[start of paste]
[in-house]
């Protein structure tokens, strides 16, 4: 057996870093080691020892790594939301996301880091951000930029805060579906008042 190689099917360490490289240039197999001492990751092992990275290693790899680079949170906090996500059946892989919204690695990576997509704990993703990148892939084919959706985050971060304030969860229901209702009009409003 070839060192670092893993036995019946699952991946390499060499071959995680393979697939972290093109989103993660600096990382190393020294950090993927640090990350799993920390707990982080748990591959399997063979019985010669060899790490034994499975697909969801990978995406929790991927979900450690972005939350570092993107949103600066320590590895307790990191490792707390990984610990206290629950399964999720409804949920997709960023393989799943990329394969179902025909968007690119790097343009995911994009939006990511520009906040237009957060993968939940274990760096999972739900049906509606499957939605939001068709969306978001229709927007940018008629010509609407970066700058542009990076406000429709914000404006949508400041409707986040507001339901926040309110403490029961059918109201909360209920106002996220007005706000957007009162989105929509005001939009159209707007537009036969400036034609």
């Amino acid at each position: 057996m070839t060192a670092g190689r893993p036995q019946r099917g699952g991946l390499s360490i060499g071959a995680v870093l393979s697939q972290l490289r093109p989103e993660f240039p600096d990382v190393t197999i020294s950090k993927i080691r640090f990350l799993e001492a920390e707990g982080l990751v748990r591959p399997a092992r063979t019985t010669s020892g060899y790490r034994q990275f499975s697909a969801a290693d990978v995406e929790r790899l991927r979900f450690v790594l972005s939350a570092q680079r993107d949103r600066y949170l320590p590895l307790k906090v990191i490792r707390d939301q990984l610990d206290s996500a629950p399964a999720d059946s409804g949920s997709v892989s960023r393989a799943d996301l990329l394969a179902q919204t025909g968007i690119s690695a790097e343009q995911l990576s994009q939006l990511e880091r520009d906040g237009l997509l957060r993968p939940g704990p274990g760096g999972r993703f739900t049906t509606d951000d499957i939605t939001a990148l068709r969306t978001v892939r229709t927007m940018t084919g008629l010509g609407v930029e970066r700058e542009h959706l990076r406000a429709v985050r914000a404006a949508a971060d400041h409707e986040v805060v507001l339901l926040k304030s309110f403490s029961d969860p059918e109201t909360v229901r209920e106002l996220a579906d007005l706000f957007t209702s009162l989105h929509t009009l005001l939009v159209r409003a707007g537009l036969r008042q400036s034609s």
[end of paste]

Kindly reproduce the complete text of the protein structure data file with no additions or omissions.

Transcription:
[in-house]
């Protein structure tokens, strides 16, 4: 057996870093080691020892790594939301996301880091951000930029805060579906008042 190689099917360490490289240039197999001492990751092992990275290693790899680079949170906090996500059946892989919204690695990576997509704990993703990148892939084919959706985050971060304030969860229901209702009009409003 070839060192670092893993036995019946699952991946390499060499071959995680393979697939972290093109989103993660600096990382190393020294950090993927640090990350799993920390707990982080748990591959399997063979019985010669060899790490034994499975697909969801990978995406929790991927979900450690972005939350570092993107949103600066320590590895307790990191490792707390990984610990206290629950399964999720409804949920997709960023393989799943990329394969179902025909968007690119790097343009995911994009939006990511520009906040237009957060993968939940274990760096999972739900049906509606499957939605939001068709969306978001229709927007940018008629010509609407970066700058542009990076406000429709914000404006949508400041409707986040507001339901926040309110403490029961059918109201909360209920106002996220007005706000957007009162989105929509005001939009159209707007537009036969400036034609």
């Amino acid at each position: 057996m070839t060192a670092g190689r893993p036995q019946r099917g699952g991946l390499s360490i060499g071959a995680v870093l393979s697939q972290l490289r093109p989103e993660f240039p600096d990382v190393t197999i020294s950090k993927i080691r640090f990350l799993e001492a920390e707990g982080l990751v748990r591959p399997a092992r063979t019985t010669s020892g060899y790490r034994q990275f499975s697909a969801a290693d990978v995406e929790r790899l991927r979900f450690v790594l972005s939350a570092q680079r993107d949103r600066y949170l320590p590895l307790k906090v990191i490792r707390d939301q990984l610990d206290s996500a629950p399964a999720d059946s409804g949920s997709v892989s960023r393989a799943d996301l990329l394969a179902q919204t025909g968007i690119s690695a790097e343009q995911l990576s994009q939006l990511e880091r520009d906040g237009l997509l957060r993968p939940g704990p274990g760096g999972r993703f739900t049906t509606d951000d499957i939605t939001a990148l068709r969306t978001v892939r229709t927007m940018t084919g008629l010509g609407v930029e970066r700058e542009h959706l990076r406000a429709v985050r914000a404006a949508a971060d400041h409707e986040v805060v507001l339901l926040k304030s309110f403490s029961d969860p059918e109201t909360v229901r209920e106002l996220a579906d007005l706000f957007t209702s009162l989105h929509t009009l005001l939009v159209r409003a707007g537009l036969r008042q400036s034609s």